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Is there any difference in behaviour - either at compile time or at run time - between this code...

// MyClass.h
@interface MyClass : NSObject

@property (nonatomic) SomeType myProperty;

@end

// MyClass.m
@implementation MyClass

@end

... and this code?

// MyClass.h
@interface MyClass : NSObject

-(SomeType)myProperty;
-(void)setMyProperty:(SomeType)myProperty;

@end

// MyClass.m
@implementation MyClass {
    SomeType _myProperty;
}

-(SomeType)myProperty {
    return _myProperty;
}

-(void)setMyProperty:(SomeType)myProperty {
    _myProperty = myProperty;
}

@end

Obviously, the former version is more succinct and readable, but is there any difference in behavior? Do the synthesized getter and setter do anything more sophisticated than my straightforward implementation here? Is the declaration of a property distinguishable by introspection functions from declaration of a getter and setter? Are there any other differences I haven't thought of?

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It should be noted that at one time the generated setter code for a retained object was more sophisticated than a simple assignment. But not sure what it is now like, effectively, since ARC, et al. – Hot Licks Sep 3 '13 at 21:38
    
Properties are made to write less code and to simplify the programmer work, that's all the difference. – Ramy Al Zuhouri Sep 3 '13 at 21:48
    
@RamyAlZuhouri That's their primary purpose, but I'm asking about the details of their implementation. Based upon iMartin's answer, your claim that "that's all the difference" is outright factually wrong. – Mark Amery Sep 4 '13 at 8:09
up vote 5 down vote accepted

Short answer: No difference. However, some property attributes (copy or atomic) may require different accessor methods.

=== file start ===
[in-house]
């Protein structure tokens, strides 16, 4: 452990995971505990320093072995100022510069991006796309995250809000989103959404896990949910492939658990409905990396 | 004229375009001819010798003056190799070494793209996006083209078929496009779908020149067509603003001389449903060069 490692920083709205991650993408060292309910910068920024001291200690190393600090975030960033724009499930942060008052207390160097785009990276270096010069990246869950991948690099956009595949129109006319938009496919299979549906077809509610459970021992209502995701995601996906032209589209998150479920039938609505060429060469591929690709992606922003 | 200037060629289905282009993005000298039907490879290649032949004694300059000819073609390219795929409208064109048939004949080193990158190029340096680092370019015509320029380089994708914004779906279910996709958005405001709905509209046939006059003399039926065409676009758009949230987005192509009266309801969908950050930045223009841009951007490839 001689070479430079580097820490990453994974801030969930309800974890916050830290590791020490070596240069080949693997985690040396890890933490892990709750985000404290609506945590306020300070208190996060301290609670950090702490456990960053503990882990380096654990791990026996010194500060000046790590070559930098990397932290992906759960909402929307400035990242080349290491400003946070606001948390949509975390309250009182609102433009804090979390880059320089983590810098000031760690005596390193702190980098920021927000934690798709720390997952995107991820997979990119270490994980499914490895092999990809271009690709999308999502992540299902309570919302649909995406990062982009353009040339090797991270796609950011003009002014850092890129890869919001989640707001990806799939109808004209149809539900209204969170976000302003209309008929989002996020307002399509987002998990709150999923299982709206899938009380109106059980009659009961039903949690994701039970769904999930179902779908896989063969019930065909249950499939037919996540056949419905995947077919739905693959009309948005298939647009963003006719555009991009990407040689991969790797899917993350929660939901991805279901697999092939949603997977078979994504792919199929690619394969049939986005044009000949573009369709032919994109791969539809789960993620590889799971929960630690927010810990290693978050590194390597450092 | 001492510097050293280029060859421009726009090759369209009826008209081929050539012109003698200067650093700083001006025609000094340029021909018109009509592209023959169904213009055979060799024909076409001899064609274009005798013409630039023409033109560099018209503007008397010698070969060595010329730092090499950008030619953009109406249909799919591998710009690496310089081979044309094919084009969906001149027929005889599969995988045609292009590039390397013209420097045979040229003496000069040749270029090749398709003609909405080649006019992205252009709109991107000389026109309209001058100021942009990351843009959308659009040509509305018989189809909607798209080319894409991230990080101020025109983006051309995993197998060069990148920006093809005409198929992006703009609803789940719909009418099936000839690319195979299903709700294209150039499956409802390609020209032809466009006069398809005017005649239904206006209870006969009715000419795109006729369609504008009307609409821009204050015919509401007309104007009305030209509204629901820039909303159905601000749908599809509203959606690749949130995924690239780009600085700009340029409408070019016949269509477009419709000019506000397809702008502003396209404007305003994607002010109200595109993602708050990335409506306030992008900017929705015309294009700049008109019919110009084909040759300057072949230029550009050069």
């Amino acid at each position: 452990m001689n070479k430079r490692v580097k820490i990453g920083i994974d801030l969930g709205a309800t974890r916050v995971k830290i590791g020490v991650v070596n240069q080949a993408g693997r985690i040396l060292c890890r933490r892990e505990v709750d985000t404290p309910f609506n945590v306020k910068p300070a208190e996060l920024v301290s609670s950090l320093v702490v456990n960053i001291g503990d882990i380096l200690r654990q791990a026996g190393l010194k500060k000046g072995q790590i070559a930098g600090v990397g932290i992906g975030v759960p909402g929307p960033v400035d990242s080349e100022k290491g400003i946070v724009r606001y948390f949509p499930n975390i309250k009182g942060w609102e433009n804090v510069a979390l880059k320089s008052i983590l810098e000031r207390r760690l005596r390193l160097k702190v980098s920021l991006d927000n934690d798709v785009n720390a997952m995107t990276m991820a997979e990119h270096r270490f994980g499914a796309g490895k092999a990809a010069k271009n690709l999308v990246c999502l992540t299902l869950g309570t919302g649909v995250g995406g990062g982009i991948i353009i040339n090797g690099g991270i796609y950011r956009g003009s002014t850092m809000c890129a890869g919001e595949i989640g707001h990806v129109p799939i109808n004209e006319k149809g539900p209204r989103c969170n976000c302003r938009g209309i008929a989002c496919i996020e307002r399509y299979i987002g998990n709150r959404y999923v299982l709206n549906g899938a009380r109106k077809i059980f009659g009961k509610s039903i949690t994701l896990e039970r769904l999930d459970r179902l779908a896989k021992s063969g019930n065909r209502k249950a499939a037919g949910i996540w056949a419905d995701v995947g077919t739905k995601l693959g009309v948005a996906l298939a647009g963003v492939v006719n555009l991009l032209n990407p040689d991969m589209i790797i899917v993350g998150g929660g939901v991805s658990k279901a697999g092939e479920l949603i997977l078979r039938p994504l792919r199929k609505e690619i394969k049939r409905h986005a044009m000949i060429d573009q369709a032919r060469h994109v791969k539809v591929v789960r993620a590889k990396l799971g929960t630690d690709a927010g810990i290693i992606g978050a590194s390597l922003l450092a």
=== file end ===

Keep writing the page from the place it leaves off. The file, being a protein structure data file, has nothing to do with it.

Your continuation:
Long answer: There is a group of introspection functions that allow you to access all @properties declared for given class or protocol:

class_getProperty
class_copyPropertyList
protocol_getProperty
protocol_copyPropertyList
property_getName
property_getAttributes

I don't think any of these functions is useful in production code, because this is basically an implementation detail of the class. Also, there may be a getter/setter exposed in the public interface and a private property hidden in class extension.

Oh, and there's one other difference: Xcode highlights properties and plain getters differently :)

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What about memory management? – David Rönnqvist Sep 3 '13 at 21:36
    
Under ARC, just special handle for copy by calling -copy. Also atomic would have different accessors, but if you know how to implement them, there is no difference. – Tricertops Sep 3 '13 at 21:38
2  
You say these introspection functions wouldn't be useful in production code, but I can think of one scenario where they might be - could they be used with @dynamic properties whose implementations generated at runtime, like the Core Data properties? As in, in resolveInstanceMethod, you check if the selector name is a getter or setter for an @dynamic property using the introspection functions, and if so, use some default property implementation for the class (and if not, throw an exception)? It was in fact mostly that use case that prompted me to ask the question. – Mark Amery Sep 4 '13 at 8:08